Ever hear of an English Goddess? Not Irish, not Welsh -- English. Well, if ya have, you’re one up on me! The author of a book I’m beginning says the Goddess of England was named “Sovereignty.” The book? Caitlin Matthews’ King Arthur and the Goddess of the Land. Here’s a snippet from it:
“In this volume my intention is to reveal the Goddess Herself in Her specific guise of Sovereignty [Goddess of the Land]. The Goddess of the Land and Her many representatives seem to me to stand at the very center of Arthurian legend. [T]he king ultimately derives his sovereignty from Her.” (p. xv)In the realm of this Goddess, what was the source of evil? Sometimes it was merely a matter of the king marrying the wrong woman:
“Sometimes the forces of the land are out of alignment because the king’s wife is an unworthy representative of Sovereignty [i.e., the Goddess]…. Their marriage is not a true union and the land[/Goddess] reflects this imbalance by ailing in milk and grain.” (p. 17)In other words, brutal, violent Goddesses are unnecessary. Other ways exist to explain evil. Violent Goddesses are inventions of a patriarchy wanting to weaken Goddess religion in general.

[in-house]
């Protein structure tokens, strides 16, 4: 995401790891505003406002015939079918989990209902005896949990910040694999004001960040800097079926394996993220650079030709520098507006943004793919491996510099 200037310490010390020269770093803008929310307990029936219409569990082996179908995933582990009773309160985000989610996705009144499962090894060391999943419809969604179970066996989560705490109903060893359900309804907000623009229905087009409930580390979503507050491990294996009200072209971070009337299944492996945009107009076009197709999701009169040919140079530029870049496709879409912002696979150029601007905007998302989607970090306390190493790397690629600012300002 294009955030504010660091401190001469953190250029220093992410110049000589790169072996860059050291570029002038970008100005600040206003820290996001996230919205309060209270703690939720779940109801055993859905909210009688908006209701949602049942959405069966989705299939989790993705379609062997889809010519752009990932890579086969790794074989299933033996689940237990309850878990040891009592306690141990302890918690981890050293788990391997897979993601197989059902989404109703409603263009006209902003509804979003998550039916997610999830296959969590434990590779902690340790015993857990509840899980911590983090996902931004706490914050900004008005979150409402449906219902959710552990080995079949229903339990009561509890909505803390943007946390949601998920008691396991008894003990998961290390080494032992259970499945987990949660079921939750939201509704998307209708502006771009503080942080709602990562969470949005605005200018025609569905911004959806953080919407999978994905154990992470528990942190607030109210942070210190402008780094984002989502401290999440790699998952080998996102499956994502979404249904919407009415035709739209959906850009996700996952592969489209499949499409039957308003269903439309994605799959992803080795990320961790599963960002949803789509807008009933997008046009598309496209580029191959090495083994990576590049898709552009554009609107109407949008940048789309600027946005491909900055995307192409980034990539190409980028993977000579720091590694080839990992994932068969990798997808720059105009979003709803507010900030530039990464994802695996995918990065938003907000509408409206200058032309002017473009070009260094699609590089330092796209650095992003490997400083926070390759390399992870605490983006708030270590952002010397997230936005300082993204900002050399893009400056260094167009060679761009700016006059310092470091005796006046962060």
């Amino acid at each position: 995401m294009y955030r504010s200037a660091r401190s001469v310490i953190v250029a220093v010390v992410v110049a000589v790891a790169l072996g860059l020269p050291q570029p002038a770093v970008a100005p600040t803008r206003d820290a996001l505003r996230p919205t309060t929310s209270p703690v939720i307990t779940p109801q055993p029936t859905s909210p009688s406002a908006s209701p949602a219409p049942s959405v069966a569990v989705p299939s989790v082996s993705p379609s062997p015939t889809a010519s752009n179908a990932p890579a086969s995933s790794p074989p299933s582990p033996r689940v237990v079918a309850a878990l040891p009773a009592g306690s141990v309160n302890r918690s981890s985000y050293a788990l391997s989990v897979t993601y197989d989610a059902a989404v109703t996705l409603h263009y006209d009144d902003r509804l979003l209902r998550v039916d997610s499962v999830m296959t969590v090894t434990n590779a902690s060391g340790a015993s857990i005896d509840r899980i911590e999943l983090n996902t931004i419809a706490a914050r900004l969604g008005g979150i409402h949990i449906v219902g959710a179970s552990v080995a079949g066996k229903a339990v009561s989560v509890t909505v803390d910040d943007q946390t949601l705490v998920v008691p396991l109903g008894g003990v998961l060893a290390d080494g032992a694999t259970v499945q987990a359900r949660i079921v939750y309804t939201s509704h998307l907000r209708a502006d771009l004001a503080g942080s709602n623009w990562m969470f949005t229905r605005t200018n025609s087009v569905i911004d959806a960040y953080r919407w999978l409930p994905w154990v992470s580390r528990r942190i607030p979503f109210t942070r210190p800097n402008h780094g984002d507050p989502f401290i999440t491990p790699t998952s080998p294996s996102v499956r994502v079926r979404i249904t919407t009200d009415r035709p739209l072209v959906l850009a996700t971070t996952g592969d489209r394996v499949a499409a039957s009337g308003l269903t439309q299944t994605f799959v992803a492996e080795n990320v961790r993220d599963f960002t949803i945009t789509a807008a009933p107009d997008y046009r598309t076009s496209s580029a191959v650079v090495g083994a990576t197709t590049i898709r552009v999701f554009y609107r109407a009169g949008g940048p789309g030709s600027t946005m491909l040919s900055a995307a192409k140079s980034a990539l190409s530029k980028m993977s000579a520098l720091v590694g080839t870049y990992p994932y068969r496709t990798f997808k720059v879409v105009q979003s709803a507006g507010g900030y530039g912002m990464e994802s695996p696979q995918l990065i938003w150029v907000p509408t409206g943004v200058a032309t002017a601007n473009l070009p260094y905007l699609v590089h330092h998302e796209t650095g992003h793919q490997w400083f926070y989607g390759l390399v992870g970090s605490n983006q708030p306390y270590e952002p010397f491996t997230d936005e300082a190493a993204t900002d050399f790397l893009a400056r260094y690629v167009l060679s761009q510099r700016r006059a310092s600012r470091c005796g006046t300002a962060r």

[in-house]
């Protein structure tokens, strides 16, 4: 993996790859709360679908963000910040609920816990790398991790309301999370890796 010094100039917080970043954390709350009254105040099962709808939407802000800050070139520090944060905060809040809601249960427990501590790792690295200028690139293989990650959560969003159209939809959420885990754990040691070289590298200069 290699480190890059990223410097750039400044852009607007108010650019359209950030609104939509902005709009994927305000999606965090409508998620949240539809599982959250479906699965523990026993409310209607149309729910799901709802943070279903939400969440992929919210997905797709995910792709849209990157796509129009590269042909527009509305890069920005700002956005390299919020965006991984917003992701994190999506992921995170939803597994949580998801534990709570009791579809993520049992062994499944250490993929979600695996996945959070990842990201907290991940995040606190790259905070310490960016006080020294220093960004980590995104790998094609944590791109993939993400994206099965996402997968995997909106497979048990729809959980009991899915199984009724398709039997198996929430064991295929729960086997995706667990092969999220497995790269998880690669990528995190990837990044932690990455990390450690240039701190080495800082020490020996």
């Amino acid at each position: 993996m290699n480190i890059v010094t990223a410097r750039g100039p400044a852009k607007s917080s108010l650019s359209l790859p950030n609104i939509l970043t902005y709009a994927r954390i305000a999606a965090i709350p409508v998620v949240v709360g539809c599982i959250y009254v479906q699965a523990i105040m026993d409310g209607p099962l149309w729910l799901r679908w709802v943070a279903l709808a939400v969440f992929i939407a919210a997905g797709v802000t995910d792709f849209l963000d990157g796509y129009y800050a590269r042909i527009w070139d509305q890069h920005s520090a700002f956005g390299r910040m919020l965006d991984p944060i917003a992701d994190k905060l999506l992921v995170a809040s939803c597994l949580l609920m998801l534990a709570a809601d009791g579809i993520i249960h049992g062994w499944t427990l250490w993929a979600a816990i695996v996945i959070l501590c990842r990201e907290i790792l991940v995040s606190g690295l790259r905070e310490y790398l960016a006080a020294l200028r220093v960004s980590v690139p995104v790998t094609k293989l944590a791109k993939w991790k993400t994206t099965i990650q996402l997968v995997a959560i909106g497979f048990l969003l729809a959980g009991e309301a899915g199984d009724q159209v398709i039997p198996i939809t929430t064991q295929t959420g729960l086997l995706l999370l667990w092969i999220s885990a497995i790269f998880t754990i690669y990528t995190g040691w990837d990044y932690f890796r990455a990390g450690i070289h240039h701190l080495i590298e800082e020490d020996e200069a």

From King Arthur and the Goddess of the Land: The Diving Feminine in the Mabinogion, by Caitlin Matthews, 2002.
What do you think?
Thnx to Susan Seddon Boulet for the painting of the Lady of the Lake (Goddess of the Lake; Celtic)(foto taken from a copy I own of this painting).